Human fascination and desire for ivory dates back beyond the ancient Egyptians.
It has been carved, produced and used to decorate items such as furniture, musical instruments, sculptures and figurines, billiard balls, jewellery, name(signature) seals and even chopsticks.
Our obsession with ivory has led to the substance being referred to as White Gold and resulted in millions of elephants being killed throughout history for their tusks.
In the late 1970’s and early-mid 1980’s half of the African elephant population – some 600,000 elephants (possibly more) were killed in just one decade.
World attention and awareness was focused through campaigns on the ever increasing elephant slaughter which eventually resulted in a 1989 world wide ban implemented by CITES (Convention on International Trade in Endangered Species) on the selling and trading of ivory.
While isolated cases of poaching have occurred since and the loss of habitat and human-elephant conflict have negatively impacted elephant populations across both Africa and Asia the 1989 CITES ivory ban was a huge reprieve for the surviving populations of African elephants and for two decades their numbers stabilised and even started increasing in many areas.
This began to change in 2008-2009 when once again elephants found themselves under large scale attack for their prized tusks. Basic firearms and bow & arrows once used to kill elephants have now been replaced with weapons such as semi-automatic rifles, grenades, poison, helicopters and night vision goggles.
It is estimated that around 20,000 elephants are currently being killed throughout Africa each and every year in this renewed poaching surge. This equates to approximately one elephant being killed every 25 minutes to supply the black market demand for ivory.
Populations have plummeted and continue to decline rapidly across Africa.
Tanzania (East Africa) is reported to have lost more than half of their elephant population since 2007 – more than 50,000 elephants. In central Africa the population of forest elephants has declined by more than 60%.
Whilst elephants have roamed the African landscape for countless generations, today 8 out of every 10 elephants deaths is a result of being illegally killed by poachers.
Debate rages as to what has initiated this new wave of illegal killing.
•Many believe two “one-off” sale events sanctioned by CITES from Southern African countries (Botswana, Namibia, South Africa & Zimbabwe) who were allowed to sell their ivory stockpiles to Japan in 1999 (54.6 tonnes) and to China & Japan in 2008 (102 tonnes) sent mixed signals to consumers wanting to purchase ivory products.
•Countries such as China and Thailand have implemented ivory registration systems which are designed to document & account for legal ivory sales but have become systems used to funnel large volumes of illegal poached ivory into the market and shopfronts with ‘legal’ certification.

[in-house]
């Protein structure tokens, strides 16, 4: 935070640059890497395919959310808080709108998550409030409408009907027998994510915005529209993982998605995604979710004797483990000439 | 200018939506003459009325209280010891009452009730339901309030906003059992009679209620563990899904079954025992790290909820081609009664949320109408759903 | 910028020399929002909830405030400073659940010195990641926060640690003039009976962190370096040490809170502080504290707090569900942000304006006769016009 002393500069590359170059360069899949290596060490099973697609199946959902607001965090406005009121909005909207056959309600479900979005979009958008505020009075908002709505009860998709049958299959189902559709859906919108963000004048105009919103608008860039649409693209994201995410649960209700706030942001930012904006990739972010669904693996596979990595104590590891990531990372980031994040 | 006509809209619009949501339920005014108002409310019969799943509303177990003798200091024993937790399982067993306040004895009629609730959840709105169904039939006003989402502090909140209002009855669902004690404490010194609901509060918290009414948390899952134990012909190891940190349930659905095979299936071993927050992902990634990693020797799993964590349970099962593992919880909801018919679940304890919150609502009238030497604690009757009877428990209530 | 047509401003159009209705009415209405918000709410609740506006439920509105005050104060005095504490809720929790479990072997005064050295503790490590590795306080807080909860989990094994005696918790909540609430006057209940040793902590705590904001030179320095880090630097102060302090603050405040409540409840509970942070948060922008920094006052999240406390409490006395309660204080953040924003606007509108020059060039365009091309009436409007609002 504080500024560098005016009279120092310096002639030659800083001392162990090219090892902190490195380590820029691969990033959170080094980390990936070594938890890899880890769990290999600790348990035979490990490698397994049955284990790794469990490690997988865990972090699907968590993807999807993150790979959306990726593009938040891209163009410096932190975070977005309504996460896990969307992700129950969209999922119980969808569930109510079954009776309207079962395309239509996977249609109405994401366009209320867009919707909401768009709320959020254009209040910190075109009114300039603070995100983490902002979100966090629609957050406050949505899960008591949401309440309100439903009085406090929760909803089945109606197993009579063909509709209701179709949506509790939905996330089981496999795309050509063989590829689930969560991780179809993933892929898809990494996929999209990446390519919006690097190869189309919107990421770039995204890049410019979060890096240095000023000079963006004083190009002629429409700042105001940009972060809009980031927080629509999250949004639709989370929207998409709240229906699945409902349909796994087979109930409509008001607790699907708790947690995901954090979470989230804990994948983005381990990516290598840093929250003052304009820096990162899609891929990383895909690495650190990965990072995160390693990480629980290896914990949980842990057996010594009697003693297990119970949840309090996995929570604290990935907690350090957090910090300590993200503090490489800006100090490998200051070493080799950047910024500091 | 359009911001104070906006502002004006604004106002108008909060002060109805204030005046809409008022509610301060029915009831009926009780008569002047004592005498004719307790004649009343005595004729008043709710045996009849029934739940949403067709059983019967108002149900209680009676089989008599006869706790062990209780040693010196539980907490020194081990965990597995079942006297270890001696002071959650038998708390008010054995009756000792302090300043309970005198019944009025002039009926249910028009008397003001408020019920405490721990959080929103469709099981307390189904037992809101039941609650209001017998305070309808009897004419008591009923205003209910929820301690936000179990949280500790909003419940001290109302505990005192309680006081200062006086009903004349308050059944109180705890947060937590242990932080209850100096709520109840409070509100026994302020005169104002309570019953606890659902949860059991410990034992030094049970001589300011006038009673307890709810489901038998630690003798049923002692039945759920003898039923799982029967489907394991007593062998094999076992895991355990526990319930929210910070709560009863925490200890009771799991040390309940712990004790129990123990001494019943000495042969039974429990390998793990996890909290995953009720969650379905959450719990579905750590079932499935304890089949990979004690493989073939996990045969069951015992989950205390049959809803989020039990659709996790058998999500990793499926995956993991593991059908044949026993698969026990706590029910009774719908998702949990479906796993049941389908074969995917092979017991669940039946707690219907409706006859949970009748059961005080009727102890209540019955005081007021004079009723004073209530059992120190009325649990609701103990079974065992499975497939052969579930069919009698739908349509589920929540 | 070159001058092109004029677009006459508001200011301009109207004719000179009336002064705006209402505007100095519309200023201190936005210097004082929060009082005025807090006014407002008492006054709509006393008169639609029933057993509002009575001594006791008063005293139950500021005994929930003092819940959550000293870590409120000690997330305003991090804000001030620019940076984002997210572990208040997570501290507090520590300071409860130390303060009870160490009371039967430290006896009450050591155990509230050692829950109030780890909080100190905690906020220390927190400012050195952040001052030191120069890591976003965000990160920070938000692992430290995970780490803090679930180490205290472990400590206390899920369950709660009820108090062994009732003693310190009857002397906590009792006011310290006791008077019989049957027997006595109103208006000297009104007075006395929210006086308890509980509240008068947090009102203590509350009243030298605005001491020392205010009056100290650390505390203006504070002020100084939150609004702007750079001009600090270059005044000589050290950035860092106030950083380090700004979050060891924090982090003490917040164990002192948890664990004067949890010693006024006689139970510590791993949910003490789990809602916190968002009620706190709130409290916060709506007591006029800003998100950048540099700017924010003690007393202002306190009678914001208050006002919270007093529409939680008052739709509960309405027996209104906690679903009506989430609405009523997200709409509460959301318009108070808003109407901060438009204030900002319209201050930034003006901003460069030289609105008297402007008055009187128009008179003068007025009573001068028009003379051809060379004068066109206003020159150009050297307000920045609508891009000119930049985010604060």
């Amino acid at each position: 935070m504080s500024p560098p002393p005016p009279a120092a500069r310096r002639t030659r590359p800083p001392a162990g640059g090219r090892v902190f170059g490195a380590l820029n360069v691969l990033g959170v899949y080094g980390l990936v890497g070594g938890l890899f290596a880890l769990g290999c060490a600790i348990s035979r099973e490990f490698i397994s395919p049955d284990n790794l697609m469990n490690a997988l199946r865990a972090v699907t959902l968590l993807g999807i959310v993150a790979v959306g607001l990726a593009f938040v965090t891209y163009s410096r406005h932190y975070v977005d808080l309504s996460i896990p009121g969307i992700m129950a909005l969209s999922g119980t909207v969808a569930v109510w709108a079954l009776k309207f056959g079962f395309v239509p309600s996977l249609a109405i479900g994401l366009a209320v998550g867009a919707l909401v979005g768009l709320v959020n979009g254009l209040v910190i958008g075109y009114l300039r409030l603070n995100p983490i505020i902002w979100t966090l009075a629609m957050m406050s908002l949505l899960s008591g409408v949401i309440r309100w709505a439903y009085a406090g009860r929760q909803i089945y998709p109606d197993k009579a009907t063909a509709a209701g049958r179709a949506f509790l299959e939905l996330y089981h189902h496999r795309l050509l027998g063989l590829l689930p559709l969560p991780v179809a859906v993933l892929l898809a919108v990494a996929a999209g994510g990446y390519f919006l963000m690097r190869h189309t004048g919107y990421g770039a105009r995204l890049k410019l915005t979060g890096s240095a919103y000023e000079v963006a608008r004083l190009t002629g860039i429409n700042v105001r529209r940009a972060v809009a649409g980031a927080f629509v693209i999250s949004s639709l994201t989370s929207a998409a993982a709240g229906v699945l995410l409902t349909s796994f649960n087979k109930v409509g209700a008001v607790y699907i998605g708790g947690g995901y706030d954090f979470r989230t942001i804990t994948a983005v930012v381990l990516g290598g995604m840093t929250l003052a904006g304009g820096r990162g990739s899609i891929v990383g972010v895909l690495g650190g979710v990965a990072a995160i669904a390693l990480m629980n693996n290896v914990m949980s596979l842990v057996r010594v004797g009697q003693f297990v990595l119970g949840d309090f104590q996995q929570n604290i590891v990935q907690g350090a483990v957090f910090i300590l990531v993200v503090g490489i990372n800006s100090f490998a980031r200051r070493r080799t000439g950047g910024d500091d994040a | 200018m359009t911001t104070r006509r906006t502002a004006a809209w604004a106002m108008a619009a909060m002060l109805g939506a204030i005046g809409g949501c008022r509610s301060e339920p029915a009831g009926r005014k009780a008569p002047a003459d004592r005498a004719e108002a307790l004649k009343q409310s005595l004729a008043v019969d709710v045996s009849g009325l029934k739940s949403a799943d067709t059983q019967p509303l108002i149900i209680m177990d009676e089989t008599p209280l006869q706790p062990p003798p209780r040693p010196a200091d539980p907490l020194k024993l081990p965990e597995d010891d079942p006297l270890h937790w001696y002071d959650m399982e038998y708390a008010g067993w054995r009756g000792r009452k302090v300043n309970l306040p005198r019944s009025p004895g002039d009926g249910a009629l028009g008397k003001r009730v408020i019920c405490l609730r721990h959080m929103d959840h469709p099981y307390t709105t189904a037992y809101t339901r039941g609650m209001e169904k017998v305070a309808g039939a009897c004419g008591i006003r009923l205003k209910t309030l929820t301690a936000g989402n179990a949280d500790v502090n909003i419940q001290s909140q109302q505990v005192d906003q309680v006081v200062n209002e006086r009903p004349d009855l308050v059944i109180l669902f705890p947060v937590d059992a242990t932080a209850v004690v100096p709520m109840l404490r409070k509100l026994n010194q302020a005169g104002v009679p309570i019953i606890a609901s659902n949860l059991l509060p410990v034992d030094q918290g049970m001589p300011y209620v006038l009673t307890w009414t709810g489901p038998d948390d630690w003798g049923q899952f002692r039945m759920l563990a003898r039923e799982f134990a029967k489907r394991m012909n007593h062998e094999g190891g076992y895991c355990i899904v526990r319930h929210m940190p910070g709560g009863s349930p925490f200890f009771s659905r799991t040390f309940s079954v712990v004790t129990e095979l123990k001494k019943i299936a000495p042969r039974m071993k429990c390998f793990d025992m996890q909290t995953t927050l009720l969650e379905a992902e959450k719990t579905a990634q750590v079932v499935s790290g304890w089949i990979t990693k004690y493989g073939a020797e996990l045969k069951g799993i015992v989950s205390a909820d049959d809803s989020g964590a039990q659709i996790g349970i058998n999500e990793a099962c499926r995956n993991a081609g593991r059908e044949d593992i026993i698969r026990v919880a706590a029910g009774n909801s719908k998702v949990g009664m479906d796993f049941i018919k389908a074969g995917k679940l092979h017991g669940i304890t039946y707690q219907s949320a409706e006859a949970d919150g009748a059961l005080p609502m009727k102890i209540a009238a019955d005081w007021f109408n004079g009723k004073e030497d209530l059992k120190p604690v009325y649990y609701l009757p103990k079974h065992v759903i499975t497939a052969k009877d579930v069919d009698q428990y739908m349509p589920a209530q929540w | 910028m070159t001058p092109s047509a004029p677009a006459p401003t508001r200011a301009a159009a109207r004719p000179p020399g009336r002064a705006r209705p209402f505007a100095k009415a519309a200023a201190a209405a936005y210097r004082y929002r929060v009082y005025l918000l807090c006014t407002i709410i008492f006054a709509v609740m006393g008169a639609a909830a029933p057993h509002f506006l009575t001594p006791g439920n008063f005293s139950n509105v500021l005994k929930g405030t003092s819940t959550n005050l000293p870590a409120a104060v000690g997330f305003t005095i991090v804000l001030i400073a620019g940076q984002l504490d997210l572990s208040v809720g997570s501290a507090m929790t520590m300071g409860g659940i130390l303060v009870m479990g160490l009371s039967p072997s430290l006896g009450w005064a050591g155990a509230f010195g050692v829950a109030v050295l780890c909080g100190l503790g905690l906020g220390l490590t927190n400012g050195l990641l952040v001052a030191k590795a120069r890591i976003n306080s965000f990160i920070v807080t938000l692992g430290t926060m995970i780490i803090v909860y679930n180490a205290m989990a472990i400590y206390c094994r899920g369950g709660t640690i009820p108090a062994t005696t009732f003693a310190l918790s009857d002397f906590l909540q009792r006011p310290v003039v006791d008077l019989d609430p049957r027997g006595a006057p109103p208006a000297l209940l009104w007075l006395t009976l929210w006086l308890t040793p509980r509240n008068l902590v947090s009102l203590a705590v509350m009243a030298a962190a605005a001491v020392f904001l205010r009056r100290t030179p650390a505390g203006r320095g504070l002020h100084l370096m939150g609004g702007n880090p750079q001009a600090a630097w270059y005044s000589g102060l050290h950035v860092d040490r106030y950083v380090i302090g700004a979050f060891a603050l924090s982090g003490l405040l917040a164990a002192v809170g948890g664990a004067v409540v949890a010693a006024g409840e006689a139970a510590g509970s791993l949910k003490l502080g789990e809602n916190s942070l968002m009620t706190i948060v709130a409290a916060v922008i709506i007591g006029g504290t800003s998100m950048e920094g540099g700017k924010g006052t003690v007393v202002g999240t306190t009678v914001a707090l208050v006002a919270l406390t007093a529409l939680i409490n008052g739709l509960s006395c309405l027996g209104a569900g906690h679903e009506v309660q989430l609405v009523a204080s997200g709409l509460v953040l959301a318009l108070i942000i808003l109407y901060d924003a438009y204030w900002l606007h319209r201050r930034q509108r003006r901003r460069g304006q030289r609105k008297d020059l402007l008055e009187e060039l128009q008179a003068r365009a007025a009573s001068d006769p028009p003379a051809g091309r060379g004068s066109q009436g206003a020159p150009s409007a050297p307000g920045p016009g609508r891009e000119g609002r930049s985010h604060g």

•Increasing wealth throughout the world especially in Asian countries such as China means ivory is now in reach for many more people who may have once only been able to desire it. Prices have increased from roughly $150/kg in 2002 to over $1500 in 2013.
•As diamonds once did in Sierra Leone and Liberia, elephant ivory is now funding & fuelling conflicts across Africa, with rebel groups such as the LRA & al-Shabab targeting elephants and using the ivory to fund their operations. In some poaching cases even the national armed forces of the countries themselves are implicated.
•The participation of organised and sophisticated crime syndicates in the illegal ivory network have fostered corruption and allowed large scale poaching to occur and consignments to evade authorities. It is estimated that only 10% of shipments are discovered with ivory now being concealed in bags of fertiliser, wrapped in chilli to deter sniffer dogs, hidden in shipments of dried fish, sprayed and disguised to look like timber and chocolate and sadly even transported in coffins draped in a national flag.
Whilst it is likely that a combination of the above points have resulted in the recent surge corruption, greed, transnational gangs & syndicates, weak / poor governance and lax law enforcement including minimal punishments for wildlife crime are all contributing to the ongoing elephant carnage.
Today, the use of ivory in many of the items in which it was previously used has ceased and been replaced with synthetic products such as plastic. Sadly however,
in a modern and industrialised world it is now desired for the simple act of showcasing and displaying one’s wealth and status.
Unless we can change this desirability for ivory and halt the current poaching epidemic elephants will continue to disappear from large areas of their natural range and could be potentially lost forever.